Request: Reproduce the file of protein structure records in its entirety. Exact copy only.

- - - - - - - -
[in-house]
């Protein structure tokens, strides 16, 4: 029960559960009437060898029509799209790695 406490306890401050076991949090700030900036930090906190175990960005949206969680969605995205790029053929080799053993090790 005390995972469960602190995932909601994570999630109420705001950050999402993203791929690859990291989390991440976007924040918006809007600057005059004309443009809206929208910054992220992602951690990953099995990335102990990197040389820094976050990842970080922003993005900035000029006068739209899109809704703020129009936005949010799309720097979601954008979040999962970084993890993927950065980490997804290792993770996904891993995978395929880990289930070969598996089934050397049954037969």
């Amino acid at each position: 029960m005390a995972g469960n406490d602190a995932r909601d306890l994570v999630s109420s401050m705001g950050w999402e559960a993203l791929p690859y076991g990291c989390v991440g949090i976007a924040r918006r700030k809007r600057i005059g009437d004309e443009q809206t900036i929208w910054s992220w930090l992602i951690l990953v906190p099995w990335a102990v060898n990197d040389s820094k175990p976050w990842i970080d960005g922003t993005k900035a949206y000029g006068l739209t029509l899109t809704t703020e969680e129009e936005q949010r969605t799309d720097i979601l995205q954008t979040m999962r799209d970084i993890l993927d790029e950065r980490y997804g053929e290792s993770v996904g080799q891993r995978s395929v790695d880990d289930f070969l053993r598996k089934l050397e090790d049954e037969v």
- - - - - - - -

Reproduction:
[in-house]
């Protein structure tokens, strides 16, 4: 029960559960009437060898029509799209790695 406490306890401050076991949090700030900036930090906190175990960005949206969680969605995205790029053929080799053993090790 005390995972469960602190995932909601994570999630109420705001950050999402993203791929690859990291989390991440976007924040918006809007600057005059004309443009809206929208910054992220992602951690990953099995990335102990990197040389820094976050990842970080922003993005900035000029006068739209899109809704703020129009936005949010799309720097979601954008979040999962970084993890993927950065980490997804290792993770996904891993995978395929880990289930070969598996089934050397049954037969």
């Amino acid at each position: 029960m005390a995972g469960n406490d602190a995932r909601d306890l994570v999630s109420s401050m705001g950050w999402e559960a993203l791929p690859y076991g990291c989390v991440g949090i976007a924040r918006r700030k809007r600057i005059g009437d004309e443009q809206t900036i929208w910054s992220w930090l992602i951690l990953v906190p099995w990335a102990v060898n990197d040389s820094k175990p976050w990842i970080d960005g922003t993005k900035a949206y000029g006068l739209t029509l899109t809704t703020e969680e129009e936005q949010r969605t799309d720097i979601l995205q954008t979040m999962r799209d970084i993890l993927d790029e950065r980490y997804g053929e290792s993770v996904g080799q891993r995978s395929v790695d880990d289930f070969l053993r598996k089934l050397e090790d049954e037969v």